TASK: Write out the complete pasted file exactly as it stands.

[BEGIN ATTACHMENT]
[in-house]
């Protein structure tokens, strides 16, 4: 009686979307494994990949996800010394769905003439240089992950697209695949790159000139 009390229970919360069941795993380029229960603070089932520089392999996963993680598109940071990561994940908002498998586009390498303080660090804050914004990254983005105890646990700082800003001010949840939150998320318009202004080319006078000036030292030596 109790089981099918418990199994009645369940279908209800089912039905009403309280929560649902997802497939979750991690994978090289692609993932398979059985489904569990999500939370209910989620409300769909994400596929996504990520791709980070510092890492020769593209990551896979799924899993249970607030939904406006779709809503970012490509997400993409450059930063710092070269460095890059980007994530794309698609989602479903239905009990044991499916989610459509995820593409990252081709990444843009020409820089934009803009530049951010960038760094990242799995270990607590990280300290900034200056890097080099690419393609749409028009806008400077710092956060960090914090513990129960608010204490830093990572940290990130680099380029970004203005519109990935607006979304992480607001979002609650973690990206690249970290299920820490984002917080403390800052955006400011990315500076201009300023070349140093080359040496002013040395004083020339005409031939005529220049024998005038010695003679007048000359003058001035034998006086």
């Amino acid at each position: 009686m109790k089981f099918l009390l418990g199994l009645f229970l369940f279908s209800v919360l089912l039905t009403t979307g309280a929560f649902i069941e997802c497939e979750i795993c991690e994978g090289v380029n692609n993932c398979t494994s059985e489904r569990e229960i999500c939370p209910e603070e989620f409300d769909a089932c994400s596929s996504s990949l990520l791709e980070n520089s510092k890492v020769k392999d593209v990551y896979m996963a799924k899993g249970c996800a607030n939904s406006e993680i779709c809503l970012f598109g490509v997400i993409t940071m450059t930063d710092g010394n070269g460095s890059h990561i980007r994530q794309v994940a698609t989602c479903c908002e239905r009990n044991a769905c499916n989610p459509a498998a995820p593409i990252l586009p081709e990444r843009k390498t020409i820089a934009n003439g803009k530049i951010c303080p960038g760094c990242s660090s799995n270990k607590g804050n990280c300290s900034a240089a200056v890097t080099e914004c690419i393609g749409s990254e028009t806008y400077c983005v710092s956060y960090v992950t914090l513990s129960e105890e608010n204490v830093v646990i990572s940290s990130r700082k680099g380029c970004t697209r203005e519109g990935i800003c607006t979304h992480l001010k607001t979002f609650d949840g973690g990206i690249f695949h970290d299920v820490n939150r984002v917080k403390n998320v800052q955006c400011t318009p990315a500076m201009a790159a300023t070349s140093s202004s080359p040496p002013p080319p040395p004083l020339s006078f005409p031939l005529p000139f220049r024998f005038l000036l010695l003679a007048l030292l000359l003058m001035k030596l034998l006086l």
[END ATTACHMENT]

[in-house]
């Protein structure tokens, strides 16, 4: 009686979307494994990949996800010394769905003439240089992950697209695949790159000139 009390229970919360069941795993380029229960603070089932520089392999996963993680598109940071990561994940908002498998586009390498303080660090804050914004990254983005105890646990700082800003001010949840939150998320318009202004080319006078000036030292030596 109790089981099918418990199994009645369940279908209800089912039905009403309280929560649902997802497939979750991690994978090289692609993932398979059985489904569990999500939370209910989620409300769909994400596929996504990520791709980070510092890492020769593209990551896979799924899993249970607030939904406006779709809503970012490509997400993409450059930063710092070269460095890059980007994530794309698609989602479903239905009990044991499916989610459509995820593409990252081709990444843009020409820089934009803009530049951010960038760094990242799995270990607590990280300290900034200056890097080099690419393609749409028009806008400077710092956060960090914090513990129960608010204490830093990572940290990130680099380029970004203005519109990935607006979304992480607001979002609650973690990206690249970290299920820490984002917080403390800052955006400011990315500076201009300023070349140093080359040496002013040395004083020339005409031939005529220049024998005038010695003679007048000359003058001035034998006086």
């Amino acid at each position: 009686m109790k089981f099918l009390l418990g199994l009645f229970l369940f279908s209800v919360l089912l039905t009403t979307g309280a929560f649902i069941e997802c497939e979750i795993c991690e994978g090289v380029n692609n993932c398979t494994s059985e489904r569990e229960i999500c939370p209910e603070e989620f409300d769909a089932c994400s596929s996504s990949l990520l791709e980070n520089s510092k890492v020769k392999d593209v990551y896979m996963a799924k899993g249970c996800a607030n939904s406006e993680i779709c809503l970012f598109g490509v997400i993409t940071m450059t930063d710092g010394n070269g460095s890059h990561i980007r994530q794309v994940a698609t989602c479903c908002e239905r009990n044991a769905c499916n989610p459509a498998a995820p593409i990252l586009p081709e990444r843009k390498t020409i820089a934009n003439g803009k530049i951010c303080p960038g760094c990242s660090s799995n270990k607590g804050n990280c300290s900034a240089a200056v890097t080099e914004c690419i393609g749409s990254e028009t806008y400077c983005v710092s956060y960090v992950t914090l513990s129960e105890e608010n204490v830093v646990i990572s940290s990130r700082k680099g380029c970004t697209r203005e519109g990935i800003c607006t979304h992480l001010k607001t979002f609650d949840g973690g990206i690249f695949h970290d299920v820490n939150r984002v917080k403390n998320v800052q955006c400011t318009p990315a500076m201009a790159a300023t070349s140093s202004s080359p040496p002013p080319p040395p004083l020339s006078f005409p031939l005529p000139f220049r024998f005038l000036l010695l003679a007048l030292l000359l003058m001035k030596l034998l006086l």